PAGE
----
Tuesday, January 26

Process? There's a Process?

Okay, yeah, maybe there is a process. It's only that I've never given it much consideration. Mostly, I write . . . but perhaps we could call my pre-thinking a beginning of a process.

I always start with characters, too--very possibly one of hundreds of reasons why Liz and I are kindred spirits. Our stories start with people. We invent stories for the people in our heads, not people for the stories. Does that make sense? Unlike Liz, I do hear the characters talking to me, which probably means that I'm more likely to need therapy at some point than she is.

The stories always start with a conversation--maybe not between the heroine and the hero, sometimes between the hero and a secondary character or between the heroine and her best friend. And that conversation sets up the story, establishes where we are--small town, big city, usually never on a farm, but always, always near a lake.

I don't do synopses for my books, but once the conversation begins, I do character studies that list each character; their physical traits (which can change); their names (which also can change, i.e., Henry Dugan in The Summer of Second Chances was originally named Ben, but I couldn't feel the geek, so I changed his name and his freak flag began to fly!); as well as any little peculiarities they may have. I also do a timeline, which helps me keep events straight as the story unfolds.

I'm a note maker--notes on the backs of envelopes, scraps of paper, the notes app on my iPhone, the sticky note feature on the desktops of my PC, laptop, and Kindle--I make notes. If a word or phrase strikes me, I write it down, if a place name suddenly comes into my head, I write it down, if a conversation begins in my head as I'm driving, I can ask Siri to record it for me, which is totally cool or I can call home and leave it on my Voicemail. I've even asked Husband to remember a word or phrase if I'm not in a position to record it or write it down. He's a very willing resource.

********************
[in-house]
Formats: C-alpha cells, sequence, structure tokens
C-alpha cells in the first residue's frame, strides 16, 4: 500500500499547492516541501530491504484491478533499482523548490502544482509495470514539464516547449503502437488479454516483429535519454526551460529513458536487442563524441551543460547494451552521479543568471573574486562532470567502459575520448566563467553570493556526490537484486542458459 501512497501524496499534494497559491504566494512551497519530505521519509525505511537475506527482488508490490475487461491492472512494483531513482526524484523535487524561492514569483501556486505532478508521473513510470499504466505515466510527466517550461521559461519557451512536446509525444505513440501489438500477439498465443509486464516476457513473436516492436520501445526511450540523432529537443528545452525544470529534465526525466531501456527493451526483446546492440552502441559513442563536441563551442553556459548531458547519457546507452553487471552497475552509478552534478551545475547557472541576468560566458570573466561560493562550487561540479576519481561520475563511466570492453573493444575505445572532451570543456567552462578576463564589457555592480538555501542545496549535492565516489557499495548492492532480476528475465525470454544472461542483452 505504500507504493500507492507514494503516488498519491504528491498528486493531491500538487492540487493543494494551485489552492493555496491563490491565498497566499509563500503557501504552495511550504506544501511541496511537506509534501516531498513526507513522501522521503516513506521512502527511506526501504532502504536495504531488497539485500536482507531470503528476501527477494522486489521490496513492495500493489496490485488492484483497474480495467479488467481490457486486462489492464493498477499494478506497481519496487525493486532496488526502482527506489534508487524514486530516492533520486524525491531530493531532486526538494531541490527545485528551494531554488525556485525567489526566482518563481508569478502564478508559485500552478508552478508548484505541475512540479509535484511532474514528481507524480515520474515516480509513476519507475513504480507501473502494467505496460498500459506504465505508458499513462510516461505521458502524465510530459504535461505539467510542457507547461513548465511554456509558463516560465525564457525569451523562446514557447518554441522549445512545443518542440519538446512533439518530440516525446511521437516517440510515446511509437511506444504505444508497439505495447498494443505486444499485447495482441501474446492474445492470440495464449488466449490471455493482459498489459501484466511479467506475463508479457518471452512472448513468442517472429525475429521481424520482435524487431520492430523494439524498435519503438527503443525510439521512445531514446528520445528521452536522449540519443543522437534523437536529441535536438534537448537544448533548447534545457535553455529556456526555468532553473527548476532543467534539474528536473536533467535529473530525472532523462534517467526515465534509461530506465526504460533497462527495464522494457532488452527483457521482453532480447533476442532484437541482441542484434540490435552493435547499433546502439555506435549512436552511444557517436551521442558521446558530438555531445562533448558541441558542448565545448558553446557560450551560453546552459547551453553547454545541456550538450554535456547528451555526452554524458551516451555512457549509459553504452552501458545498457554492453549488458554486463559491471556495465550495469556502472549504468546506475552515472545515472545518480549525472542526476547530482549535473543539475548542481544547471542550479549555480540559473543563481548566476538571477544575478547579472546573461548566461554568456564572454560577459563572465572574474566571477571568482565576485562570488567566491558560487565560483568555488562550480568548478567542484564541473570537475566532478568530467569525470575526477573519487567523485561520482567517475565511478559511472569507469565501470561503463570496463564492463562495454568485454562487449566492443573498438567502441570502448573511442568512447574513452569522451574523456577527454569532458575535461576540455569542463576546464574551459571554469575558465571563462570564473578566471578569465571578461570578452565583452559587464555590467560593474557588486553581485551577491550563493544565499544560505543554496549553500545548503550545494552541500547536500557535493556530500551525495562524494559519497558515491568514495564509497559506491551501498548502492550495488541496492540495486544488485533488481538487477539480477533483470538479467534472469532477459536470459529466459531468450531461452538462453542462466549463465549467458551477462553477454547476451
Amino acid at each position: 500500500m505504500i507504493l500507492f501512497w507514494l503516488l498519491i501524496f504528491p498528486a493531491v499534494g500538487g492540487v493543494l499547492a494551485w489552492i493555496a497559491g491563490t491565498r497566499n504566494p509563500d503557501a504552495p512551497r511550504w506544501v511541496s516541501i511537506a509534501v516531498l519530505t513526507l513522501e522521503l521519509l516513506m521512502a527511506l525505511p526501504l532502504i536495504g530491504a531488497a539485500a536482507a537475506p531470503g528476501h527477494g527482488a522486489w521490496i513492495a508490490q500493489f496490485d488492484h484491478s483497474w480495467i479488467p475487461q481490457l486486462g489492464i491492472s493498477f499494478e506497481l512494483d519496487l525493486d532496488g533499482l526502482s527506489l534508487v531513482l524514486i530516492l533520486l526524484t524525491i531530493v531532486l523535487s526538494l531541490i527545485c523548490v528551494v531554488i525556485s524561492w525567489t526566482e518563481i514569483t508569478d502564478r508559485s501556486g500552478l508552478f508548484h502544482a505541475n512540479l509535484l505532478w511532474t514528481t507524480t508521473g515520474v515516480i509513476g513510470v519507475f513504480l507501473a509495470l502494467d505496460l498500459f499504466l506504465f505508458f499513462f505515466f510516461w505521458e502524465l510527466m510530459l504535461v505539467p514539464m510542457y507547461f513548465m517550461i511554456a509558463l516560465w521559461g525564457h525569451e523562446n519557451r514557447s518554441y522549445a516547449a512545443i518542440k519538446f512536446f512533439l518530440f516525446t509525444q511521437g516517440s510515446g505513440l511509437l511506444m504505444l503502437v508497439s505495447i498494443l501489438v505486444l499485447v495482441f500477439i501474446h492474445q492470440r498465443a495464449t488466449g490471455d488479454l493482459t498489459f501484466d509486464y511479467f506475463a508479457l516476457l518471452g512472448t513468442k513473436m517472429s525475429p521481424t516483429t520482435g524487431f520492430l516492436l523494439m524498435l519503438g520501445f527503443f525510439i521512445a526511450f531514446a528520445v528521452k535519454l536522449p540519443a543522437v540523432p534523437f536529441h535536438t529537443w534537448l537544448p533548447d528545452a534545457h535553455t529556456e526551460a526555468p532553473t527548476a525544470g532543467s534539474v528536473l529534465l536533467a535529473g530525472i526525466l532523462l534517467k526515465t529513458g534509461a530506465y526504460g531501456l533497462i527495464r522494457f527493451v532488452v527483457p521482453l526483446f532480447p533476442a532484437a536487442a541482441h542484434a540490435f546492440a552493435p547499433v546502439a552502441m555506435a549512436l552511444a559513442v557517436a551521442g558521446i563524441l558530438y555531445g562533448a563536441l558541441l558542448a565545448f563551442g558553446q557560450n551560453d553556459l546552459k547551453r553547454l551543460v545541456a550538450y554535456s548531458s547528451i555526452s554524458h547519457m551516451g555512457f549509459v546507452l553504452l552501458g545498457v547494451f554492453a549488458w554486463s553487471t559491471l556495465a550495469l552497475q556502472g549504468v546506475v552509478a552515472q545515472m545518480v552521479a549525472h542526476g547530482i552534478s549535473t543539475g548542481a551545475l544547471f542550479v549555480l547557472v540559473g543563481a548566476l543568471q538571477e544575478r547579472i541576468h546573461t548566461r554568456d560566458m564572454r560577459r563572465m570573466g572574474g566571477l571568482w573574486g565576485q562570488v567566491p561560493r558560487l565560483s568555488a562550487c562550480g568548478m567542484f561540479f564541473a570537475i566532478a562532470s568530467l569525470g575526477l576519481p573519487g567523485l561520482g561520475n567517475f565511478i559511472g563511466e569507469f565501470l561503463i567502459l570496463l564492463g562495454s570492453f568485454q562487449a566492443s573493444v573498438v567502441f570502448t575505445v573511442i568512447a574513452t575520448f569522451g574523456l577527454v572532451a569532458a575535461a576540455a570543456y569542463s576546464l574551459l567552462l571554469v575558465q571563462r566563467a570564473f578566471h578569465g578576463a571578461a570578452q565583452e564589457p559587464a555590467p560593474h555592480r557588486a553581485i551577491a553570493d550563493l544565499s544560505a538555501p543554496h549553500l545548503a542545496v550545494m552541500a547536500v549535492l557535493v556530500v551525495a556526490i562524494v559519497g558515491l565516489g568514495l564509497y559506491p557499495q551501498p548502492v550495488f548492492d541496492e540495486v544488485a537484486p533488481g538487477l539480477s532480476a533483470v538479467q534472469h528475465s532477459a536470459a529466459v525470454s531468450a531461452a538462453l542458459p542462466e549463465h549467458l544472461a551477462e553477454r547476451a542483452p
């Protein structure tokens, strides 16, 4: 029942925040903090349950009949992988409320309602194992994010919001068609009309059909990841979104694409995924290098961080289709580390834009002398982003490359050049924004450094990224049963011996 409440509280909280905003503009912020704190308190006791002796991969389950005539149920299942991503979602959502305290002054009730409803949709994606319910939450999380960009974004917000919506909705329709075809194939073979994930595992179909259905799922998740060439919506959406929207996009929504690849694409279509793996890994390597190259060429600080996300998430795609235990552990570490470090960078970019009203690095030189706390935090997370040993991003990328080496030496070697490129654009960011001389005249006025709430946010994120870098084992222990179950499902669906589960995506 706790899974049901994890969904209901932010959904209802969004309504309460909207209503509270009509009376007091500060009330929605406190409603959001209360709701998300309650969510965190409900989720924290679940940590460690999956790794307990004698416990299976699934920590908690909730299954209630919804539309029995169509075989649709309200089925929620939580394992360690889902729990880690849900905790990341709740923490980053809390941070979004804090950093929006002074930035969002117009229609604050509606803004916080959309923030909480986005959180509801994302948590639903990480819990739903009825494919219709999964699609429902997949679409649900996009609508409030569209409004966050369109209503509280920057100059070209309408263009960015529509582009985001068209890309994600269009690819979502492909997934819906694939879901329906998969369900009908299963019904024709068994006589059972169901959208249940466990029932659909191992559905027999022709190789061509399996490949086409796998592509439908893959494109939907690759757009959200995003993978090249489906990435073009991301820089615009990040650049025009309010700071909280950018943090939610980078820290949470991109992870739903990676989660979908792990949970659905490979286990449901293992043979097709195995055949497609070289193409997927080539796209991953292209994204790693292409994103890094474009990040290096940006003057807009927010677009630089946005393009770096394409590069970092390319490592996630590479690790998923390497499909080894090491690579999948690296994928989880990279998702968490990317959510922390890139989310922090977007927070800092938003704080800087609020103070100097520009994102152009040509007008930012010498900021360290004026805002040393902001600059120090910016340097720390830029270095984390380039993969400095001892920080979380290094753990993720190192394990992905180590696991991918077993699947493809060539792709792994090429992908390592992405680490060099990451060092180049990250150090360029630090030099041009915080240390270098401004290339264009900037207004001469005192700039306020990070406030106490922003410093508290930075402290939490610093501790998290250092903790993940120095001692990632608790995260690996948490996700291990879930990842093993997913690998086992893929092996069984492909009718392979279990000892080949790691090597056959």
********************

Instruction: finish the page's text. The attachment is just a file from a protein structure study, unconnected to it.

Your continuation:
So, there we have it. The notes do eventually become a story or they get put away to be part of another story. I never toss them, they're in a folder in my desk because you never know when the exact right word or phrase or idea for any story at all will be in there.

Quick promo note--I'm asking all the Wranglers out there to hold a good thought--my BookBub promotion is up today in the UK, Canada, and India. I'm hoping to expand my foreign sales, so this one is a biggie. Let's hope the folks across the pond and up north are curious enough about the Women of Willow Bay to buy some books! Thanks for all the good energy!

12 comments:

  1. Holding good thoughts for the promotion! My notes are always such a mess and never in one spot, so except for the computer file, they go away. And I WANT to make a timeline--it would save so much "oh, crap" time, but I haven't done it yet.

    ReplyDelete
    Replies
    1. Timelines are good for me because I have a tendency to lose track of when characters did what...and how long days are. It's protection against the chaos that is pretty much my process.

      Delete
  2. yay on the BookBub! That's great!!! and I love your post-its...I use those all the time!

    ReplyDelete
    Replies
    1. Thanks, Kristina! Sticky Notes on my PC are mandatory!

      Delete
  3. Good luck with the BookBub. I'm impressed you got an ad!

    ReplyDelete
    Replies
    1. Thanks, T.C. I'm hoping folks in UK, Canada, and India will fall in love with THE WOMEN OF WILLOW BAY!

      Delete
  4. Congrats on the BookBub! India's a big market. I hope sales are so good you can afford to visit!

    ReplyDelete
    Replies
    1. Thanks, Rob! Wouldn't that be a treat?

      Delete
  5. I also leave scraps of story everywhere--sometimes they work, sometimes they don't. Good luck on your promotion!

    ReplyDelete
    Replies
    1. Always hang on to the scraps, Margie, they might work somewhere. Thanks!

      Delete
  6. Crossing fingers, legs, eyes, the street... Here's to a successful BookBub promo!

    ReplyDelete